2016 Hitter Reviews: Evan Longoria
What a difference a year makes. This time last year folks were wondering when the Rays would trade Longoria after the bat looked a little soft two years running. I saw that he wasn’t pulling fly balls as often as he had in the past, and when he did he wasn’t getting the production he used to. I thought he should make a concentrated effort to pull more fly balls even if it led to a corresponding decrease in contact on the outer third. It looks like that is exactly what he did to have one of the best offensive seasons of his career. Let’s dig in starting with his 2016 ranks compared to the 481 batters that got at least 60 plate appearances in 2016:
Longo is no longer a spring chicken as nearly three-quarters of the league is younger than him, but per usual he did play a ton of games with a subsequently high number of plate appearances. This leads to high totals in all of his counting stats including base hits of each variety, but you can see how elite he ranked in his extra base hits. His percent of hits going for extra bases was also really high. Longo didn’t hit a ton of singles relative to the league, but that isn’t why he’s in the middle of the order.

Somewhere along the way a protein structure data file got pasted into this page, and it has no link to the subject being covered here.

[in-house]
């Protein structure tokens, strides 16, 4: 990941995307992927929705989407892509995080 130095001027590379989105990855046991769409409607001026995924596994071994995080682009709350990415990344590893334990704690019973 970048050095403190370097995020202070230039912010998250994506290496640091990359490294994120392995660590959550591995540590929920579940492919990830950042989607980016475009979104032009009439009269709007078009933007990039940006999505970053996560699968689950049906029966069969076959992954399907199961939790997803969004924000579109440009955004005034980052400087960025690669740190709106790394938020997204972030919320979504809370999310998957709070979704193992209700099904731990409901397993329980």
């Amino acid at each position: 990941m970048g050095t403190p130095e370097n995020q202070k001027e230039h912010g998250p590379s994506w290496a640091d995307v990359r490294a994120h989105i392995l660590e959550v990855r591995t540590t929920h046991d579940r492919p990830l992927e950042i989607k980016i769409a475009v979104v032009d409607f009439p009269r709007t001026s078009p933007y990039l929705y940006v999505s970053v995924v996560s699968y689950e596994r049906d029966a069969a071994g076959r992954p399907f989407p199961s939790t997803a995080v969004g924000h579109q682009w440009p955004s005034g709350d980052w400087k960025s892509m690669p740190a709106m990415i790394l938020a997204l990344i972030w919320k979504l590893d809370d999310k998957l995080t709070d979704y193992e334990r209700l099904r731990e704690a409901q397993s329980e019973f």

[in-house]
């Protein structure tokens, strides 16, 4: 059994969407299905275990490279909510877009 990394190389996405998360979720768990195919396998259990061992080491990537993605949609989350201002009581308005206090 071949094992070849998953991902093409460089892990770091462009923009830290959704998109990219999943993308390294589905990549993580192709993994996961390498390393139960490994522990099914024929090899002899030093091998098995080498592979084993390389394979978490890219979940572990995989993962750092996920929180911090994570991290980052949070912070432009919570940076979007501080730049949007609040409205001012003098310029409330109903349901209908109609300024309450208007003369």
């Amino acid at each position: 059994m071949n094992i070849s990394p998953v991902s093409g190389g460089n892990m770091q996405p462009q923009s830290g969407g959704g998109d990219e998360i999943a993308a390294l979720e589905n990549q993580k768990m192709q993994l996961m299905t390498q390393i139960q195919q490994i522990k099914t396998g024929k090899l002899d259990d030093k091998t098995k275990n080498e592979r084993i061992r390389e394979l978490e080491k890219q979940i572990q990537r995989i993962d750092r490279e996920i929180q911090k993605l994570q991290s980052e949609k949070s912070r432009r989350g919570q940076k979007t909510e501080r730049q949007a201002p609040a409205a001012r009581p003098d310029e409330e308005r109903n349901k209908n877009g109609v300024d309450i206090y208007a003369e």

His new swing-happy ways led to a well below average walk rate that came with a league average strikeout rate. With fewer walks his OBP was exactly league average, but that came with a good average and elite slugging. His league average BABIP comes without the benefit of hitting a bunch of grounders as he had one of the lowest rates in the league for that trajectory. Instead, he hit a good number of liners and was elite in hitting fly balls. Unfortunately, all those balls in the air meant he left a good bit on the infield for easy outs.
Longo’s wOBA was pretty strong and once you adjust for park with wRC+ you can see that push into elite territory. Being a freer swinger meant that his chases out of the zone went up, as prophesied, but he in-zone swing rate was pretty ordinary. Both of his contact rates leave a lot to desire, but especially that well below average in-zone contact rate. Unsurprisingly, this led to a pretty high swing strike rate.
Longo represents yet another bad base-stealer that is actually a pretty good base-runner, and he avoided the double play exceedingly well by virtue of the dearth of worm burners. He’s pretty pull heavy, and unlike other guys, that did come at the expense of his balls to the right-side, but you can see he grades exceptionally well at hitting the ball hard, and a little less so at avoiding soft contact.